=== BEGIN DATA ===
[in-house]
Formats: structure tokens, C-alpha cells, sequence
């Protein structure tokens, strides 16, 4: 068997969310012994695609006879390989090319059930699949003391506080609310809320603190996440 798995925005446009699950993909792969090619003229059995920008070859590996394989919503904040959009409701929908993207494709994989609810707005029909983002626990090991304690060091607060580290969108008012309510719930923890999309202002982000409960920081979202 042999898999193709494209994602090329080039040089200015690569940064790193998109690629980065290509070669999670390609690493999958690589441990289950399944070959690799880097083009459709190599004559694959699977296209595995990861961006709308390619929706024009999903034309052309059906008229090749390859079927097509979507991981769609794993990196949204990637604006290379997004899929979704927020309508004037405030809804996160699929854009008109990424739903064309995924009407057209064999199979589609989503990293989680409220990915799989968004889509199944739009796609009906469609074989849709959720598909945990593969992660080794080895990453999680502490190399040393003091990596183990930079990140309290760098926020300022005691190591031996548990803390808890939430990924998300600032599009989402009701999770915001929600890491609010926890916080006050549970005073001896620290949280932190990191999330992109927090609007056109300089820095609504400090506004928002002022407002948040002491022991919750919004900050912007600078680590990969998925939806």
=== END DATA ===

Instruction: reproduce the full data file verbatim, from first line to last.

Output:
[in-house]
Formats: structure tokens, C-alpha cells, sequence
């Protein structure tokens, strides 16, 4: 068997969310012994695609006879390989090319059930699949003391506080609310809320603190996440 798995925005446009699950993909792969090619003229059995920008070859590996394989919503904040959009409701929908993207494709994989609810707005029909983002626990090991304690060091607060580290969108008012309510719930923890999309202002982000409960920081979202 042999898999193709494209994602090329080039040089200015690569940064790193998109690629980065290509070669999670390609690493999958690589441990289950399944070959690799880097083009459709190599004559694959699977296209595995990861961006709308390619929706024009999903034309052309059906008229090749390859079927097509979507991981769609794993990196949204990637604006290379997004899929979704927020309508004037405030809804996160699929854009008109990424739903064309995924009407057209064999199979589609989503990293989680409220990915799989968004889509199944739009796609009906469609074989849709959720598909945990593969992660080794080895990453999680502490190399040393003091990596183990930079990140309290760098926020300022005691190591031996548990803390808890939430990924998300600032599009989402009701999770915001929600890491609010926890916080006050549970005073001896620290949280932190990191999330992109927090609007056109300089820095609504400090506004928002002022407002948040002491022991919750919004900050912007600078680590990969998925939806």